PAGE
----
It is painful for me to recollect that the word used to chastise a man, woman, boy or girl ( by most of the people)was Mundai (widow) (Kammannati in Tamil Nadu).
Things did not improve much but most of the men folk started doing jobs or running businesses(Mainly hotels) . This meant that their family fortunes were better. They had better dresses and could buy some ornaments. At least some of them started wearing the normal saris and the Madisar was reserved for special occasions. Due to modern English medicines death during delivery became rare. .Most of the men lived beyond 50 and few of them started celebrating Sashti Abdha Poorthi. They were able to educate their children and once they started earning, they started looking after their mother well. Cracks began to appear here and there in the joint family system. Religion was very important. Love marriages were not known. Divorces and widow remarriages were unknown. When the British government brought the Sarada Act in the thirties to ban childhood marriages, An Athi Rudram was conducted in Palakkad .
The population of widows in the agraharam came down. Instead of every house having a widow , it was a few widows per street. Wife beating was there but not very common. Mother in laws were uncrowned queens of the family.I do not know again any women achievers among Kerala Iyer women. In Tamil Nadu many iyer women became great musicians and very few great dancers. Few of them in Tamil Nadu took up to education,
It is hard to believe that the entire society changed with tremendous rapidity. Child marriages never took place.More than 99 % of kerala iyer women wore only saris .Madisar was worn only during religious occasions. In towns like Mumbai, they started wearing even Chudidhars or skirts, once in a while. Girls started getting married after they crossed twenty and the boys when they were nearing thirty. Very large number of iyer boys got into white collar jobs and joint family system ceased to exist. But clannishness was very much there and members of the same mega family felt that they were one. Love marriages were taking place but mostly within Iyers. Widow remarriages and divorces started to happen. Wife beating among iyers was a thing of past. The Hindu Code law gave them equal right to hold property. Many of the women started taking up jobs to increase the income of the family. They were encouraged in this endeavor by their husbands .Men and women were healthy and normally lived up to around seventy years of age. Hunchbacked men and women or old people with walking sticks became a rare sight. People without teeth , became a very rare commodity. But in spite of all this the women of my generation did not leave their tradition. There were lot of achievers especially in the fine arts. The name that comes immediately to my mind is that of the <st1:City w:st="on"><st1:place w:st="on">Bombay</st1:place></st1:City> sisters.Usha Uthup was a kerala Iyer who fought against tradition and reached great heights. There were many lady doctors in almost all Kerala towns who succeeded.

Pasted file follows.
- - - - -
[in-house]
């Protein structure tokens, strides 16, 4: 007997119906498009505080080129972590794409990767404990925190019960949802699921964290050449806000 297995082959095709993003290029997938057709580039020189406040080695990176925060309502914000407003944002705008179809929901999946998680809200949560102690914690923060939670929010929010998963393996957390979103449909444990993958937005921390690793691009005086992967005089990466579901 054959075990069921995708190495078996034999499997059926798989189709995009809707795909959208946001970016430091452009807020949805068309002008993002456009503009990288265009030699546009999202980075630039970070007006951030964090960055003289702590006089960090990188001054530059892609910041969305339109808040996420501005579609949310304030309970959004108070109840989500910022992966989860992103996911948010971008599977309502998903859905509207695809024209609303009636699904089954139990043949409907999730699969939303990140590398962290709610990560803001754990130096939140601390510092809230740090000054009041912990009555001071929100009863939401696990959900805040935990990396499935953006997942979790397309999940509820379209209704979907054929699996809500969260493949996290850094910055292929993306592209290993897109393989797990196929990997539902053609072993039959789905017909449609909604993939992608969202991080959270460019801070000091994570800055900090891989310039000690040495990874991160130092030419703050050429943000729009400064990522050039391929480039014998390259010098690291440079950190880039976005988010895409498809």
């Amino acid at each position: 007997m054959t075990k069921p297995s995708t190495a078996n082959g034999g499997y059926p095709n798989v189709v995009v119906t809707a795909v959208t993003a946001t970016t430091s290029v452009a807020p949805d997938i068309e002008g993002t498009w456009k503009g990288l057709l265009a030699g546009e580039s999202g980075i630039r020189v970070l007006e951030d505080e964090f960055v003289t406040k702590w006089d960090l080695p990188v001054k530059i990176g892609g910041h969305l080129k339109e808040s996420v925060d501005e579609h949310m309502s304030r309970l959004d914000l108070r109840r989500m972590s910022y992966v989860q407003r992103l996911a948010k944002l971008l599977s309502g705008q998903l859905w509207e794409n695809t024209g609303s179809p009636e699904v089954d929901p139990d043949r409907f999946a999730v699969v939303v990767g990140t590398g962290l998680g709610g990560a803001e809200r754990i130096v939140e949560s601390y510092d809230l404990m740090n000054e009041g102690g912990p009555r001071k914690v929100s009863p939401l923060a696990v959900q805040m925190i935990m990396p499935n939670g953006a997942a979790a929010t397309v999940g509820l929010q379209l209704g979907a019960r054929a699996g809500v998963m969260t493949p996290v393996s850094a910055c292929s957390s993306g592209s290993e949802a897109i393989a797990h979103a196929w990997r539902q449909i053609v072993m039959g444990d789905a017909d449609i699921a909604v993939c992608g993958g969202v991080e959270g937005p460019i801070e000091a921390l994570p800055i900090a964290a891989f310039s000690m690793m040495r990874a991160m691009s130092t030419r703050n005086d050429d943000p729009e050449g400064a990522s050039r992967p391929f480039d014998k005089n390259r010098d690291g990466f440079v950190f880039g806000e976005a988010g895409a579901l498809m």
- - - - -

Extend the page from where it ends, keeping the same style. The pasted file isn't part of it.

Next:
My next generation.
They have changed a lot. Most of them belong to the upper middle class and in most cases women were employed. Love marriages especially outside the caste have became not so rare. Widows get mostly married. Divorces are taking place with great rapidity. Most of the women became career women. There are lot of kerala Iyer women achievers. They are no different from their men, in intelligence, work capacity and aspirations .The latest in this is Miss Vidhya Balan of <st1:City w:st="on"><st1:place w:st="on">Bombay</st1:place></st1:City> who is now a greatly acclaimed heroine of Hindi films and Miss Priya Mani who has joined the Tamil film industry recently. Joint family system has broken down. The life of old men and women has become miserable. The modern day youngster does not want to be saddled up with responsibility of looking after these oldies. She either employs Ayahs to look after her children or sends them to day care centre. But in spite of all this, I find that still they are the guardians of our families and tradition. When I move with them, I am very proud of belonging to the previous generation of these excellent youngsters.